Can the Cardinals compete with high payroll clubs moving forward?

New York Mets Introduce Justin Verlander
New York Mets Introduce Justin Verlander / Rich Schultz/GettyImages

The St. Louis Cardinals are one of the most winningest franchises in baseball history, only behind the New York Yankees in total World Series titles and ranking among the top clubs in all major categories. They have maintained that success in the last two decades as well, ranking third in wins, tied for 3rd in World Series titles, second in playoff appearances, and tied for second in playoff series wins since 2000.

But baseball is changing. Clubs like the Tampa Bay Rays and Cleveland Guardians continue to field legit contenders with extremely low payrolls, but have not been able to get over the hump and win it all. The teams that are dominating the winning landscape today are teams like the Houston Astros, Los Angeles Dodgers, and Atlanta Braves, who combine elite player development and large payrolls to field incredible teams.

Now teams like the Philadelphia Phillies, New York Mets, and San Diego Padres are showing just how far you can stretch a payroll in today's game. The Phillies already had multiple nine figure deals on their books with one of the best lineups in baseball, and then went out and signed Trea Turner to an 11-year, $300 million deal. The Padres traded for Juan Soto to add to their superstar core mid-season and then added Xander Bogaerts to a mega deal.

Then there is the Mets, who have spent over $800 million this offseason on Carlos Correa, Justin Verlander, Brandon Nimmo, Kodai Senga, Edwin Diaz, Mar Narvaez, Jose Quintana, and David Robertson. Their payroll is not north of $500 million for 2023, $192 million more than the Yankees in second place and double the payroll of the third place Padres.

Then there are the Cardinals, who now rank 16th in baseball in payroll ($178 million) and are behind teams like the Red Sox, Cubs, Rangers, White Sox, Giants, and even the Rockies in spending. For a club that has had massive success over the years and continues to be one of the most profitable franchises in baseball, it is really concerning that they are not trying to spend remotely close to the top teams in baseball.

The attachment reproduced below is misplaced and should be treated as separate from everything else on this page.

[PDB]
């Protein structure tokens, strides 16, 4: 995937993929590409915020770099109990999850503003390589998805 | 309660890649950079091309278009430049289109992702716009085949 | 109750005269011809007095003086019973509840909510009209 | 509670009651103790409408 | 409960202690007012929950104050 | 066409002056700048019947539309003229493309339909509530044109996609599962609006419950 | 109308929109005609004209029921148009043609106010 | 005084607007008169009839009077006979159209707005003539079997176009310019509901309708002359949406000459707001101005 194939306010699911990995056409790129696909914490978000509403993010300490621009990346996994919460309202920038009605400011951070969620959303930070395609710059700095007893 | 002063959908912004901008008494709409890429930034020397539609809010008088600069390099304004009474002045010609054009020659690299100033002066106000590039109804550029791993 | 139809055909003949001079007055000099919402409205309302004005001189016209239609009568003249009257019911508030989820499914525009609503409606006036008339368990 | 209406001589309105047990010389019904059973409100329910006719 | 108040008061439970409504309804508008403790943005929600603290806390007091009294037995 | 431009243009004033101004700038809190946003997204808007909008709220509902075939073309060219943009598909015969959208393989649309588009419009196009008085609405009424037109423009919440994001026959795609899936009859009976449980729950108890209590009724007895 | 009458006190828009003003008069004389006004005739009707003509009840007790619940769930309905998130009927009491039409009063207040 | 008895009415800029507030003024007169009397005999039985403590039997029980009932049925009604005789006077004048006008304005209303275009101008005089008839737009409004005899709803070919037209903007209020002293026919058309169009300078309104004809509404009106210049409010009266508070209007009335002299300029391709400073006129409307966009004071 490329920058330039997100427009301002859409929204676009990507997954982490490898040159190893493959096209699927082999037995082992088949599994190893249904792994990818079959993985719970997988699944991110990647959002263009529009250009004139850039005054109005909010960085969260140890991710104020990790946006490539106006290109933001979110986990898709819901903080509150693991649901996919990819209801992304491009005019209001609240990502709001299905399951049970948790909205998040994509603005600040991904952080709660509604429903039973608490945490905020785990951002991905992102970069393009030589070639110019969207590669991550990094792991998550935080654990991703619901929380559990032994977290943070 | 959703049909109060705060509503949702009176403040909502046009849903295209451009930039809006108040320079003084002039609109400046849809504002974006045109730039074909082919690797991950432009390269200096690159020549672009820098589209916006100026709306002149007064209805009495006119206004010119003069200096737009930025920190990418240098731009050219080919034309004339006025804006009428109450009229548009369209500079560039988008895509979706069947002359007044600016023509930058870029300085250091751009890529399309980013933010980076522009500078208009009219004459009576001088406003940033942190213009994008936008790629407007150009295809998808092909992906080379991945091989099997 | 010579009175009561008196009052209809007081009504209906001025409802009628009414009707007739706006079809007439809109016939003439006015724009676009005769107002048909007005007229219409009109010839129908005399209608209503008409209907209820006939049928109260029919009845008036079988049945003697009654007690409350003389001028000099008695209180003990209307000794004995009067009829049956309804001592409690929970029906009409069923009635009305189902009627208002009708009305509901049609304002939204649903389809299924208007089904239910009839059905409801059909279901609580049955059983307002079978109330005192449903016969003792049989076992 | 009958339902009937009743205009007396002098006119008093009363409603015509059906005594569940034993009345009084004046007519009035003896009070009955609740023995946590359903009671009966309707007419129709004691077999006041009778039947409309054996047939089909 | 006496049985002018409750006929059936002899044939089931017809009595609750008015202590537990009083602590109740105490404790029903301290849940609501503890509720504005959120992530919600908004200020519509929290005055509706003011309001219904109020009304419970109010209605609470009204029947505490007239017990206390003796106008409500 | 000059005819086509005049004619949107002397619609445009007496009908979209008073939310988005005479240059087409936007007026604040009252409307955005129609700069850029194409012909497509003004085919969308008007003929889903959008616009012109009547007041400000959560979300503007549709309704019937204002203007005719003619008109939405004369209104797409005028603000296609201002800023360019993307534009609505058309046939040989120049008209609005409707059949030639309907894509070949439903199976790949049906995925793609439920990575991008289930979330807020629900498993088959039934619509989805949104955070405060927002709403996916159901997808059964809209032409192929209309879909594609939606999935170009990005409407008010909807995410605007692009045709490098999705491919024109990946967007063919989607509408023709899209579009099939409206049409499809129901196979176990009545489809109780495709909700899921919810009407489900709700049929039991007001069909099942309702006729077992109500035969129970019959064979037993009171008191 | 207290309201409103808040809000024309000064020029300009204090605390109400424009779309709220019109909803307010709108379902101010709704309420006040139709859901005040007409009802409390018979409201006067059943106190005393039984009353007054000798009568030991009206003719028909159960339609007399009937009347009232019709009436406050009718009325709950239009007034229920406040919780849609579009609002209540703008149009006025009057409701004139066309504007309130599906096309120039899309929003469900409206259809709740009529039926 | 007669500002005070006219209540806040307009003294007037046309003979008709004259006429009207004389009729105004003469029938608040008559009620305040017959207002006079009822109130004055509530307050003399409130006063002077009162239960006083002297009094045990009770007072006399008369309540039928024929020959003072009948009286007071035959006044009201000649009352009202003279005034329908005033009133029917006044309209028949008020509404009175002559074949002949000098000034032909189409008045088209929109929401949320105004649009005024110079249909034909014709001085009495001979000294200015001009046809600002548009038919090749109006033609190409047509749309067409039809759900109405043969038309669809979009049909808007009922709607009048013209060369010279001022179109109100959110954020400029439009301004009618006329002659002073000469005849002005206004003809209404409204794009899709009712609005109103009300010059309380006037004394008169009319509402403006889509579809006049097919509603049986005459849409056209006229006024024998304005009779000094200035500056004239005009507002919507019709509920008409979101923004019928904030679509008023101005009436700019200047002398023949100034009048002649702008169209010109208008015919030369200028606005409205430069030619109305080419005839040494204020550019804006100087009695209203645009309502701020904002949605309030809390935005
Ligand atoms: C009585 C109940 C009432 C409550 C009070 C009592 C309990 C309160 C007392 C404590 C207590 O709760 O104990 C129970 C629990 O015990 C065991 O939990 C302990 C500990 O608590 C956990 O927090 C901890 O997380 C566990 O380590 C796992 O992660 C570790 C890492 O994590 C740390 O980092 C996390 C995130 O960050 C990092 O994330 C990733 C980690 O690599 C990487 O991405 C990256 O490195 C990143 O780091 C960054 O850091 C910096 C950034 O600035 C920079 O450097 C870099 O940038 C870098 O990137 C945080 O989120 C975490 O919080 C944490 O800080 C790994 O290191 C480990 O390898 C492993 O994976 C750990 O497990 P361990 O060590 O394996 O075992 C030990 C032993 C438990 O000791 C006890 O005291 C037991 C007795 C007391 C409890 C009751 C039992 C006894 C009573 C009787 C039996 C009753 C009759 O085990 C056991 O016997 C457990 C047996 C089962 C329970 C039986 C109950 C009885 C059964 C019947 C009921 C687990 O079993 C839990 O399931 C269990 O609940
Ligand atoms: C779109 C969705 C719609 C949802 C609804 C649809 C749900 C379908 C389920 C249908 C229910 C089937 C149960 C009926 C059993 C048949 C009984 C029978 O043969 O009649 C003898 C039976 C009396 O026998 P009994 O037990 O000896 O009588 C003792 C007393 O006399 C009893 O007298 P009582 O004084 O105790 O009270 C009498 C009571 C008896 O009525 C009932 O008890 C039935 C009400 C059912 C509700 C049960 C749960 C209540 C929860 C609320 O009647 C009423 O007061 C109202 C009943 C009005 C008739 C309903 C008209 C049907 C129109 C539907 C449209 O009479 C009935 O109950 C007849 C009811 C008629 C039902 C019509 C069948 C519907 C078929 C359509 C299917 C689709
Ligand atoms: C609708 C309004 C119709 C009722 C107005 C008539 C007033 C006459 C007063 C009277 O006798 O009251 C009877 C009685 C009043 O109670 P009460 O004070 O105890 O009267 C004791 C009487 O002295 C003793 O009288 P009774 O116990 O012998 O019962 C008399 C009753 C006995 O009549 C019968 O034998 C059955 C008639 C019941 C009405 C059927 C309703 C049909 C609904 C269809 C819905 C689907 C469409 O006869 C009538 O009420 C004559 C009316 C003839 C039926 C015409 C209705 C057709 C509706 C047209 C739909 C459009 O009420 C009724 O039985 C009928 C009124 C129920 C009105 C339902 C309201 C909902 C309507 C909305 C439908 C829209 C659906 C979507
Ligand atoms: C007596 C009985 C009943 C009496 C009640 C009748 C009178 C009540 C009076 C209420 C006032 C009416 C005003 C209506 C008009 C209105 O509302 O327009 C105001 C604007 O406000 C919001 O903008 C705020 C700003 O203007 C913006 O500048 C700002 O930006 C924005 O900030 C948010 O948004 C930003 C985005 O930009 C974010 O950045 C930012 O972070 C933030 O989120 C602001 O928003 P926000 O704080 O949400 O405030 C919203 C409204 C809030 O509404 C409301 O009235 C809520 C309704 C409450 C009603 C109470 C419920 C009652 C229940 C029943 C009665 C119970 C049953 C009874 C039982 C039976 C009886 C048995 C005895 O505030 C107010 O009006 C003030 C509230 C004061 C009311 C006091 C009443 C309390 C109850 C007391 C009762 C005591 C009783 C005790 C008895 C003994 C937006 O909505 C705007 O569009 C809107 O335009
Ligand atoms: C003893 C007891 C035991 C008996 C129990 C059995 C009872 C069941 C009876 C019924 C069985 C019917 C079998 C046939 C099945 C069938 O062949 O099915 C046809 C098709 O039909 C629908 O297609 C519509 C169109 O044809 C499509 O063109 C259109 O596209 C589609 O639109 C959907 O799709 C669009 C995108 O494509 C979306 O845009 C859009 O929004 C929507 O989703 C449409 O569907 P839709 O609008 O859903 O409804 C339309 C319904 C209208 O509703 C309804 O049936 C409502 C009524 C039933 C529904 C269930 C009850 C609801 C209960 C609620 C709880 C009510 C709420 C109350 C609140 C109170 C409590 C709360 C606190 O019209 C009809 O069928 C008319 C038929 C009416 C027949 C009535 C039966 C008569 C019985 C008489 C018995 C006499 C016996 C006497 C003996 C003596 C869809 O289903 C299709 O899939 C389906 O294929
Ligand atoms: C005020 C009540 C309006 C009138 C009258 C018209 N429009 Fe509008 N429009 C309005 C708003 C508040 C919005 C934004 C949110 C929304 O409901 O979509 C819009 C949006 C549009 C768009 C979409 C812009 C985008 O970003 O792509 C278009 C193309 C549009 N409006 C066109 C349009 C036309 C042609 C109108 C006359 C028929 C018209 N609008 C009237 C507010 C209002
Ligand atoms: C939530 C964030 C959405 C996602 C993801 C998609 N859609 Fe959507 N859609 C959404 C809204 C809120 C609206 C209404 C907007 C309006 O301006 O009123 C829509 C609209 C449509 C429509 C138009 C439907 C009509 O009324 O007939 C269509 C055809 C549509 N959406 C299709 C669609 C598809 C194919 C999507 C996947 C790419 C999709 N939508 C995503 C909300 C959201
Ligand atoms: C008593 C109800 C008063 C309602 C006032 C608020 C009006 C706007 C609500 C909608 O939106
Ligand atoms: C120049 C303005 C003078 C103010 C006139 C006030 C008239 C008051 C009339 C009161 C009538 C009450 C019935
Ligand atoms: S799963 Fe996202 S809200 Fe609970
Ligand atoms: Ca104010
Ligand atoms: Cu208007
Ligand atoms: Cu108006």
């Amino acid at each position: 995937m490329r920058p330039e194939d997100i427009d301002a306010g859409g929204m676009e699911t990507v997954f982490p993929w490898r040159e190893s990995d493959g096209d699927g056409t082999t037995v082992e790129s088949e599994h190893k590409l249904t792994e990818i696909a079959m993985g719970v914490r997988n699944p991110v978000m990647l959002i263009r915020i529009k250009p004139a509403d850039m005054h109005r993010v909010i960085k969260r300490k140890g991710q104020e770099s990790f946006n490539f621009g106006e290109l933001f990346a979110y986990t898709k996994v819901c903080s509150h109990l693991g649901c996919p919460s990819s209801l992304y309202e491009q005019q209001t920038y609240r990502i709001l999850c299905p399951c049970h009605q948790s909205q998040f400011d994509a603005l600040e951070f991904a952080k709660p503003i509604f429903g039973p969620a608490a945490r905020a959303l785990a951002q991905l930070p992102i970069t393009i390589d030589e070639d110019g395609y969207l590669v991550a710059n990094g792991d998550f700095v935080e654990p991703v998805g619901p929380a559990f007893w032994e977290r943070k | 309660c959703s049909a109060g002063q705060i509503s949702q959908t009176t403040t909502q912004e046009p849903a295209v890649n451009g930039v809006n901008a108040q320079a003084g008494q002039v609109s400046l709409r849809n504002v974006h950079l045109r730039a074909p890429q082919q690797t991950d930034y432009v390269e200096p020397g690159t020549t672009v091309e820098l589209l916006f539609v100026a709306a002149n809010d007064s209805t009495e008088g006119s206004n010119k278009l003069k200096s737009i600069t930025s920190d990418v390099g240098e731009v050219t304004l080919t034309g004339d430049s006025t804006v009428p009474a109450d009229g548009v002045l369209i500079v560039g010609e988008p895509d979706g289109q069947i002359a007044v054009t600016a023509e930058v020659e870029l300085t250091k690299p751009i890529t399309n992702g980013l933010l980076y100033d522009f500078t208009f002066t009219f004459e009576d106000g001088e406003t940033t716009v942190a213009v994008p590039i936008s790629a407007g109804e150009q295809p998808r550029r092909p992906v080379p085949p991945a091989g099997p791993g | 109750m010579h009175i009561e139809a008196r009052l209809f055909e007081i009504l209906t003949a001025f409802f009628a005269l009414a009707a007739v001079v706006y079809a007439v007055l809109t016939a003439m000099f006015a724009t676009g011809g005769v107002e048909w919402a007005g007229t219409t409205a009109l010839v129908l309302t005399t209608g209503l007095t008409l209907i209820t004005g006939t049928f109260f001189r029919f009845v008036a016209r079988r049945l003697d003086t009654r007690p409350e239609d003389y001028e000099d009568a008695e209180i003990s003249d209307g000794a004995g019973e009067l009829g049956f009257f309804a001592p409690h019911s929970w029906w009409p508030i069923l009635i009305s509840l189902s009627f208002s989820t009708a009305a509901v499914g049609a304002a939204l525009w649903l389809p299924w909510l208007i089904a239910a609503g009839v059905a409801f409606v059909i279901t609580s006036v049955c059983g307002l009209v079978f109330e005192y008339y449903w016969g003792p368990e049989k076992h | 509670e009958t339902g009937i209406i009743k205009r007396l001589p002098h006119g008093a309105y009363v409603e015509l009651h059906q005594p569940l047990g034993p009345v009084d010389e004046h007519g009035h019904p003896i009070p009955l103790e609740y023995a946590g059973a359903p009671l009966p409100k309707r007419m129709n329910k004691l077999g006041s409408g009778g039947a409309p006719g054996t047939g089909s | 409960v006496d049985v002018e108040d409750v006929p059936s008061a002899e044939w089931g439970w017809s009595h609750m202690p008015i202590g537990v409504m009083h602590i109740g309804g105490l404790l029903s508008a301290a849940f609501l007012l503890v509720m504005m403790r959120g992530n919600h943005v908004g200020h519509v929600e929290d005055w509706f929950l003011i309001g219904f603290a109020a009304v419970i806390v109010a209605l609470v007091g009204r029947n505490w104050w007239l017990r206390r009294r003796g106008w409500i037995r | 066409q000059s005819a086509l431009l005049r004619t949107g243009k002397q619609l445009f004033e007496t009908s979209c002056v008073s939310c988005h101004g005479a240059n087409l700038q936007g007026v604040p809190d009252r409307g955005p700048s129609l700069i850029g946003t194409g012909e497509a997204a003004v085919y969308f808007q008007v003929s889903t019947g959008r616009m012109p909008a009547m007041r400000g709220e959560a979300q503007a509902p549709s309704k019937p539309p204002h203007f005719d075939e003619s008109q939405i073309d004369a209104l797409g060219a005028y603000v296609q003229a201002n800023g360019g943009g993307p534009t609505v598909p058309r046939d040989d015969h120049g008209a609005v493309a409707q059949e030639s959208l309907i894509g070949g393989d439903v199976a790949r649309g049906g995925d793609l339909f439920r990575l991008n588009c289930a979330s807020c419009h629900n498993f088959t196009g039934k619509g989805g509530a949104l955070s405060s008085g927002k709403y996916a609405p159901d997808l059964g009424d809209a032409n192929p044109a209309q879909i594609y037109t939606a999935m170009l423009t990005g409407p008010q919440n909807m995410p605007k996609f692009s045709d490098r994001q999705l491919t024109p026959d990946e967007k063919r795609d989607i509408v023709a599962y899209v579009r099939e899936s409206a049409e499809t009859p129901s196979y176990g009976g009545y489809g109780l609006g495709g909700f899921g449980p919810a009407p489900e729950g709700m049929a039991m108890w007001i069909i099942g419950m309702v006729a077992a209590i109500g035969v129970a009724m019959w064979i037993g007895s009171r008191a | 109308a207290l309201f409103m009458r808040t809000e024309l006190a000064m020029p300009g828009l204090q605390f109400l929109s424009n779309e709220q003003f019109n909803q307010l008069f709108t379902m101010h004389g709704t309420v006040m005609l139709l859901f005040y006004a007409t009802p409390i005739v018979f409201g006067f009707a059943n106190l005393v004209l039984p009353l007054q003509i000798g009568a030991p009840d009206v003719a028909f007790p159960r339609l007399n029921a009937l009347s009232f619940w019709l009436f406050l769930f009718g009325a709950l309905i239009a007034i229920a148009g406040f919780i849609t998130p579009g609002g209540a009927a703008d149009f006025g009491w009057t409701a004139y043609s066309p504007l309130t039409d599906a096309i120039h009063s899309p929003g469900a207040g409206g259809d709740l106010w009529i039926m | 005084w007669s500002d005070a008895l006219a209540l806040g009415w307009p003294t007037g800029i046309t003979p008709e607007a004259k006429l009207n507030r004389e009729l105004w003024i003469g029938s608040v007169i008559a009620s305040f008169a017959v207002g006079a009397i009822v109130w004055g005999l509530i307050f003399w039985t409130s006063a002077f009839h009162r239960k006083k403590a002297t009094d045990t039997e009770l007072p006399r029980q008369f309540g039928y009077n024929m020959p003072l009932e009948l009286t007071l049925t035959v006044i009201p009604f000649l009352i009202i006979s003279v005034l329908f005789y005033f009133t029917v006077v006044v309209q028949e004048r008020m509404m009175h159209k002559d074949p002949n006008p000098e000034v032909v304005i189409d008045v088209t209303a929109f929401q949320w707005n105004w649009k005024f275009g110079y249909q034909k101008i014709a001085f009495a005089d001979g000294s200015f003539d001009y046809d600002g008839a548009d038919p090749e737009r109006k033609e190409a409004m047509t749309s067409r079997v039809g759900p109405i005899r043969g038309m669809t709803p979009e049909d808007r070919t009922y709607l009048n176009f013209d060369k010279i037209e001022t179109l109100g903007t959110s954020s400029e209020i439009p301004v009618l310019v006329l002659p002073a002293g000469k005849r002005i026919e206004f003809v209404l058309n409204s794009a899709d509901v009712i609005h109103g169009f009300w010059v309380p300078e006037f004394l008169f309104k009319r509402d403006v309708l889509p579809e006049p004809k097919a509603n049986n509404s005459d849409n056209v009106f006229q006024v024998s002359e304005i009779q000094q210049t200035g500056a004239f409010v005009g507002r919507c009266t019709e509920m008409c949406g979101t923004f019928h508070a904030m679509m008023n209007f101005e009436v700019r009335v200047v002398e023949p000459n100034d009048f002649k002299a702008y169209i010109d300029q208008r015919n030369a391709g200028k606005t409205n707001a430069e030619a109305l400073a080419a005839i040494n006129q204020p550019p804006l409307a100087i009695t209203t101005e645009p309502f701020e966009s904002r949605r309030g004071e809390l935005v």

I don't think any fans realistically expect them to spend with the likes of the New York teams, but it is fair to wonder why the Cardinals remain $55 million short of the luxury tax threshold, and $22 million way from the $200 million mark.

When you're a team that has Paul Goldschmidt and Nolan Arenado at the peak of their powers, and a flood of young talent on the roster or on the way, now seems like the perfect time to go out and spend money if you are ever going to. The model is certainly being tested this year.

So, do the Cardinals have a path toward contending in a loaded and heavy spending National League. Yes. Their mix of superstar talent and controllable talent that is on the rise will keep them in the hunt. What 2023 may reveal to Cardinals ownership is just how difficult it will be to be true contenders without stretching the budget more.

A lot of blame seems to be thrown at John Mozeliak for this issue, and I just don't think he's the guy fans should be complaining about. If Mozeliak really has a budget in the $185 million range, how is he supposed to go out and spend on a bigger name? It's time for Bill Dewitt Jr. and company to open up the pocket books and allow Mozeliak to continue to build a sustainable organization while adding to that homegrown talent with legit pieces in free agency.

All Cardinals fans hope the club can compete at a high level in 2023. What needs to be addressed to in the process is the Dewitt's willingness to spend more. The Cardinals have positioned themselves to have a high ceiling regardless of their low payroll. If even just a few of Lars Nootbaar, Tyler O'Neill, Dylan Carlson, Jordan Walker, Nolan Gorman, Brendan Donovan, or Juan Yepez take steps forward in 2023, this club becomes a legit force in the National League. But there again lies the problem, this organization has more than enough resources to bring more certainty to this club.

So, maybe 2023 will be the turning point for St. Louis. It's no longer a league where a few random teams outspend the others. There are now 15 different teams spending more than the Cardinals, and that is unacceptable for the level of baseball this city expects out of the team. Can St. Louis compete with their budget contraints? Yes. But it will become more and more difficult to maintain that until they stretch their budget to the likes of other contenders.

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